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Wednesday, June 2, 2010

U.K. taxi driver kills at least 12

At least 12 people are dead and 25 injured after a taxi driver opened fire in small, picturesque villages in northwest England on Wednesday morning, British police say.
(A blanket covers the body of a person believed to have been shot dead by taxi driver Derrick Bird in Egremont, northwest England, on Wednesday.)

The rampage, in a region famed for its tranquil beauty, shocked a country where handguns are banned and multiple shootings rare. It was Britain's deadliest mass shooting since 1996.

Police said three of eight people still in hospital after the attacks were in critical condition.

The shootings "shocked the people of Cumbria and around the country to the core," police Deputy Chief Const. Stuart Hyde said.

Queen Elizabeth issued a rare statement responding to headlines. She said she shared in "the grief and horror of the whole country" and offered sympathies to the victims' families.

Police found the body of a man they allege was the gunman, Derrick Bird, 52, a cabbie described as quiet but friendly. They found the body in a wooded area near the Lake District village of Boot, where it was believed Bird had fled.

They also found a gun alongside the body.

The discovery ended a harrowing morning for residents of the country's West and Central Lakes areas, whom police ordered to stay indoors as the search for Bird ensued.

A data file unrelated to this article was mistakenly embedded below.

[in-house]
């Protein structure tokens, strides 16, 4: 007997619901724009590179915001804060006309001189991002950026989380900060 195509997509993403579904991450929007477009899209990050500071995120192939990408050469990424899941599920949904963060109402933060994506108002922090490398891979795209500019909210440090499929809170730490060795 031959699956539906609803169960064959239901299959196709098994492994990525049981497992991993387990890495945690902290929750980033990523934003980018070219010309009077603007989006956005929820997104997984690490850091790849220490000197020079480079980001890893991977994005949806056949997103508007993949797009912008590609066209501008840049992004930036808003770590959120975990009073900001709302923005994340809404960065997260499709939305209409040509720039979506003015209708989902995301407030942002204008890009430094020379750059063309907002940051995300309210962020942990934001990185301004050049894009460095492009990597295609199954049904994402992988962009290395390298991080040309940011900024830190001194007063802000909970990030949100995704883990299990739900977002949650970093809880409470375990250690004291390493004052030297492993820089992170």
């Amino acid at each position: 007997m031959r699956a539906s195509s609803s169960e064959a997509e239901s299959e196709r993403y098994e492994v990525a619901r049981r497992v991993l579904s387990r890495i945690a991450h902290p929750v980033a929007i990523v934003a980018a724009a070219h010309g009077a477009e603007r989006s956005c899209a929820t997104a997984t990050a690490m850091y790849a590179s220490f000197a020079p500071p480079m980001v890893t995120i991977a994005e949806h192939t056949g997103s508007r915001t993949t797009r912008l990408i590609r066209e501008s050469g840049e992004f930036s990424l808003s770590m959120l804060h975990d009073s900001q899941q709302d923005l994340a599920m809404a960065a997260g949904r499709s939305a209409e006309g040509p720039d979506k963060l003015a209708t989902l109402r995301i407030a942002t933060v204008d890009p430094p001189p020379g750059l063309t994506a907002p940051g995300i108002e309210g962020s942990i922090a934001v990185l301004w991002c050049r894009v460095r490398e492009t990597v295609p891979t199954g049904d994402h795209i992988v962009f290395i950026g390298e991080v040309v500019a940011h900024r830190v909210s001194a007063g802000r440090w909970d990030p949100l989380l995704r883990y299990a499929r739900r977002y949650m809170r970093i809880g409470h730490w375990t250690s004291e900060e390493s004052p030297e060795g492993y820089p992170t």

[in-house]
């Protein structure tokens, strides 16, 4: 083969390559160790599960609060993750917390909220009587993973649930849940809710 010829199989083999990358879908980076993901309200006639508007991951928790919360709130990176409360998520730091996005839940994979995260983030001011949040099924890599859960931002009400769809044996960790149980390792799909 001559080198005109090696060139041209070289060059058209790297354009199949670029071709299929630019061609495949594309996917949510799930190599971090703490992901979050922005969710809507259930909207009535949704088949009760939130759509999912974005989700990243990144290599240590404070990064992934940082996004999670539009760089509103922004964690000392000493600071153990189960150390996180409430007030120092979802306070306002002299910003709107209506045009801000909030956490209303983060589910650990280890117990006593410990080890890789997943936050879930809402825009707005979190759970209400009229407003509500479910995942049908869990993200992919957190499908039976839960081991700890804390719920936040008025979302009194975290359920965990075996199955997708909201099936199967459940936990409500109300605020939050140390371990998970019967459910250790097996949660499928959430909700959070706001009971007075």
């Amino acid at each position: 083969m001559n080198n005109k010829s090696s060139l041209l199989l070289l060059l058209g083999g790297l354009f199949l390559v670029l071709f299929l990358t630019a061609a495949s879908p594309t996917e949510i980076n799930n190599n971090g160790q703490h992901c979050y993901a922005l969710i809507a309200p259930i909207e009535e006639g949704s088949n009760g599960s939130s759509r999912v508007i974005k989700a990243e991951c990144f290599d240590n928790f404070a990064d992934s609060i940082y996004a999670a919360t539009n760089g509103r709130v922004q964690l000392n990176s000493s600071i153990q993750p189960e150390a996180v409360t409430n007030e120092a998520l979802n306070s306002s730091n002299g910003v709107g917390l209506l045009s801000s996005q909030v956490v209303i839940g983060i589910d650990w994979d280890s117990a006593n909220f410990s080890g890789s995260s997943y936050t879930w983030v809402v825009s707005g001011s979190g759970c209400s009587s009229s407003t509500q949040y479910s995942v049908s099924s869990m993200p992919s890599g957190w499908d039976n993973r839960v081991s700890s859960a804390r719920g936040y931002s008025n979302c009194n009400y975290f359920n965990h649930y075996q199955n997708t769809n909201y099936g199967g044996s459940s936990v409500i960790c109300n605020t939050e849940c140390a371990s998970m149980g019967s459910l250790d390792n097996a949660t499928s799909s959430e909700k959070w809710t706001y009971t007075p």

"Police are asking those who were sheltering to now go about their normal day-to-day activities," the Cumbria Constabulary said on its website. "[We] thank them for their patience in incredibly difficult circumstances."

Shootings in 11 locations

The shootings began at about 10:30 a.m. local time in Whitehaven, a town in Cumbria county about 560 kilometres northwest of London.

The BBC reported there had been shootings in 11 locations, not all of them fatal. Witnesses described seeing the gunman driving around and shooting out the window of his car.

Peter Watson, a witness, told the BBC he had seen a body lying in the road.

"When I first got here, it must have just happened. There was a man lying on the ground with police [standing] over him and a jacket on him," he said.

Another witness, Alan Hannah, told the Sun newspaper he was driving in Whitehaven when he "saw all these officers running out." He then "saw a man with a large shotgun" pull up to a stoplight in a car with a smashed windshield.

"I drove through the red light to get ... out of the way," Hannah, 68, told the newspaper. "I got home safely but was very shaken."

Soon afterward, a farmer was believed to have been shot dead in Gosforth, several kilometres to the east, according to BBC reporter Chris Stewart.

Police are asking other possible witnesses to come forward.

They have not released the names of those killed.

Sue Matthews, who works at A2B Taxis in Whitehaven, said Bird was self-employed, quiet and lived alone.

"I would say he was fairly popular," Matthews said. "I would see him once a week out and about. He was known as Birdy.

"I can't believe he would do that - he was a quiet little fellow."

Taxi driver Peter Leder knew Bird, whom he had seen on Tuesday. Leder said he was struck by Bird's words when they parted.

"When he left he said, 'See you Peter, but I won't see you again,' " he told the United Kingdom's Channel 4 News.

Deadly shootings are rare in Britain, where gun ownership is tightly restricted and handguns are banned.

In 1987, gun enthusiast Michael Ryan killed 16 people in the English town of Hungerford. In 1996, Thomas Hamilton killed 16 children and a teacher at a kindergarten in Dunblane, Scotland.


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